Hence, first community Mental Health unit (CMHU) was started with the Dept. of Psychiatry at NIMHANS in 1975. For short term training of primary care personal, a Rural Mental Health Center was inaugurated in Dec’1976 at Sakalwara, 15 km from Bangalore. Mental Health clinic was opened in a General Hospital in Bangalore to involve General Practitioners in Mental Health, Seminars and orientation programs for General Practitioners & school teachers were conducted. The first training program for Primary Health Care was started in 1978-79. During 1978-1984 Indian Council of Medical Research funded & conducted a multicentre collaborative project on ‘severe Mental Morbidity’ in Bangalore, Baroda, Calcutta & Patiala. Various training programs for psychiatrists, Clinical Psychologists, Psychiatric Social Workers, Psychiatric nurses and Primary Care doctors were conducted at Sakalwara unit between 1981-82 (Ministry of health & family welfare, 1989).
Due to results obtained by all these research efforts, NMHP was launched in 1982. Certain studies were undertaken under NMHP to integrate mental health with PHC. These included : Raipur Rani Project (1975-1981), Sakalwara project (1975), ICMR project, Jaipur Project (1982-84) and Bellary Project .
The specific vulnerable population, children, disaster population, tribal population, the elderly population, and homeless mentally ill, is included for mental health care planning.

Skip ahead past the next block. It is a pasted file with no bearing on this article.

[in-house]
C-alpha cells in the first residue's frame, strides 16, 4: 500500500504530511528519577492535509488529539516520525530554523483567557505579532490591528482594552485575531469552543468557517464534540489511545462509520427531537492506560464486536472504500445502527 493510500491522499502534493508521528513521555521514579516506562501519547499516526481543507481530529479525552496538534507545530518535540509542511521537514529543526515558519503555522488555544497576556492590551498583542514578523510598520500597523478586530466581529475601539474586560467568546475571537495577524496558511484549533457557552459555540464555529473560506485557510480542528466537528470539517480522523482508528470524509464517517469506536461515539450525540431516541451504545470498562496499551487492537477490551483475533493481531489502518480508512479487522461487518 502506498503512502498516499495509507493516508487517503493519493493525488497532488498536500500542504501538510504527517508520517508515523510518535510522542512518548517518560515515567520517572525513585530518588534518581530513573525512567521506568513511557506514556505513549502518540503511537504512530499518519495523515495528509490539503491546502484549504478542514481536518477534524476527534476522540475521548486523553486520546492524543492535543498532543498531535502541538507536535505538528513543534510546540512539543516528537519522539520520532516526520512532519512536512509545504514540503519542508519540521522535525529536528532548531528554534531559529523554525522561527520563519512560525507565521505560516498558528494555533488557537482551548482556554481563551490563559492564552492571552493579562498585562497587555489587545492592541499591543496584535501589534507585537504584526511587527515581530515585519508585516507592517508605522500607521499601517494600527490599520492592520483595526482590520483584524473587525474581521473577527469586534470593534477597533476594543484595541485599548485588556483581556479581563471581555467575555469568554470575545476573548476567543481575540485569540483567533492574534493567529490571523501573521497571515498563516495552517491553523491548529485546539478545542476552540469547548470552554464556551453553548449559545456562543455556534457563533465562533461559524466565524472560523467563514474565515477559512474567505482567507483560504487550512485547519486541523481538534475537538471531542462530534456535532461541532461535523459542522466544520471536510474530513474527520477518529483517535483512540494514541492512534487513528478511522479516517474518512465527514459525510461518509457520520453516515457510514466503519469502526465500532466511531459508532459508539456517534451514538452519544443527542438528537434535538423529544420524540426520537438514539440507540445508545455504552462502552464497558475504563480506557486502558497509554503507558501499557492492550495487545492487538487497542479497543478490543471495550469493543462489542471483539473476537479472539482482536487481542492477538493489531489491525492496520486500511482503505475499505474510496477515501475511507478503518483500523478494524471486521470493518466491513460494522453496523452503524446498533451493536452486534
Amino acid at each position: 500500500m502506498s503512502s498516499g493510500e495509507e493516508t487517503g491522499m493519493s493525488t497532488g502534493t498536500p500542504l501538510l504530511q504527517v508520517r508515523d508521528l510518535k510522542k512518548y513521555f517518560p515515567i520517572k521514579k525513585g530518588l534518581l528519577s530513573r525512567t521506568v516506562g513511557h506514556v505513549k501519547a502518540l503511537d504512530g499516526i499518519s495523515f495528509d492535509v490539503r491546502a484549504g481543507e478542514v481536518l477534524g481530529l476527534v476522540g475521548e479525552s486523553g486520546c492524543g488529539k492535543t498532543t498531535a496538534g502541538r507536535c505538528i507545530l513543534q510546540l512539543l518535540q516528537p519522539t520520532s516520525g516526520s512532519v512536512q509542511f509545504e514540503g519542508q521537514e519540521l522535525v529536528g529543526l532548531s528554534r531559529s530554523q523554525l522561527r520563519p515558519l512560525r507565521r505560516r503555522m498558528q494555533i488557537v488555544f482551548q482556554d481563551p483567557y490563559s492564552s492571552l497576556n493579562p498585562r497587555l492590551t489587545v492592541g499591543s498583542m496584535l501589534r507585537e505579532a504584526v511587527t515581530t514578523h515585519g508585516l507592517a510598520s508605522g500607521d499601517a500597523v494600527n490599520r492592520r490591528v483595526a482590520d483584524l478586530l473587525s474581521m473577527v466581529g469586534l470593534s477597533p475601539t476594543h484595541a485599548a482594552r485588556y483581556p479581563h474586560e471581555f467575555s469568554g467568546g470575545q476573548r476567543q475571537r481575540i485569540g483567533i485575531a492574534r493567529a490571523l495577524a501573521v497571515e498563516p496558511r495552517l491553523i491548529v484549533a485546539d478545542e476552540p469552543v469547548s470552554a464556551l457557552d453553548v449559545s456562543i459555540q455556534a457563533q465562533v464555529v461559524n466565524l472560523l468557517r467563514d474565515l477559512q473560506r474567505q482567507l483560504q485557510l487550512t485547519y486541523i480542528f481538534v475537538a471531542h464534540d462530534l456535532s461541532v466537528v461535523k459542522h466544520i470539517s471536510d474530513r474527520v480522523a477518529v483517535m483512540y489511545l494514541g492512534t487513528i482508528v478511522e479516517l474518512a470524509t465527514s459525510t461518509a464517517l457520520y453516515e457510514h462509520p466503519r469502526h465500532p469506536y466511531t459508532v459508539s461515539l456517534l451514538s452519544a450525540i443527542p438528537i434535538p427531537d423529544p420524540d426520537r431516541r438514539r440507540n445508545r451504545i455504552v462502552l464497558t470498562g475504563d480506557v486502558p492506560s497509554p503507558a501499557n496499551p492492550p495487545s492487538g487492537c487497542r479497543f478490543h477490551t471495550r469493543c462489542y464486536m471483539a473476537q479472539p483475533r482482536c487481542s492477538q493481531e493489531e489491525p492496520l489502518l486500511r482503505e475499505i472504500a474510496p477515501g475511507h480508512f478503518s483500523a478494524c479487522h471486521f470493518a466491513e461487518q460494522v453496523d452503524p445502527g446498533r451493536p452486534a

Till early sixties Mental Hospitals were the only place available for the treatment of mentally ill. However, as compared to the number of mental ill patients, the services available were very less. Hence General Hospital Psychiatric Units were started to deal with the Increasing number of patients.
The first GHPU was started in R. G. Kar Medical College & hospital, Calcutta in 1933 & GMC R. J. J. group of Hospital Bombay in 1938. (khanna et al 1974). The number has gradually increased since then. Gradually GHPU started the PG training centres at Delhi, Chandigarh, Lucknow, Bombay, Madurai etc resulting in development of District Psychiatrist unit.
Mental Health Camps In India
The first psychiatric mental health camp in India was organised in 1972, at Bagalkot, a taluka town of Mysore. Earlier some service centers were organized by members of team of Kripamayee Nursing Home, Miraj. Following this, Indian Psychiatric Society also started taking active interest in Mental Health camp organization and various health camps were arranged in different parts of India (such as Nandi, Ghosh, Sarkar, Banerjee in 1978, Luktuke in 1976).
Voluntary Health Sector (VHS) in Mental Health
There have been strong mass media movement all over India in last decade where various issues related to Mental Health are brought in public domain. The social movements in relation to Darubandi are doing commendable work and are very well known. Other organization like SCARF (Chennai), Richmond fellowship foundation (Banglore), Cadbum are also helping people in rehabilitation and integrating them in the society
In these various organizations, active efforts have been taken to improve quality of care of patients & rehabilitate them in society. Various self help groups such as Alcohol Anonymous, Narcotic Anonymous, have been organized by people. The major effort of VHS is evident in the area of suicide & Deaddiction where various kind of activities are being carried out to help people in crisis eg : Sanjeevani in Delhi, Sneha in Madras, Prerna in Mumbai.
Psychiatric Social Work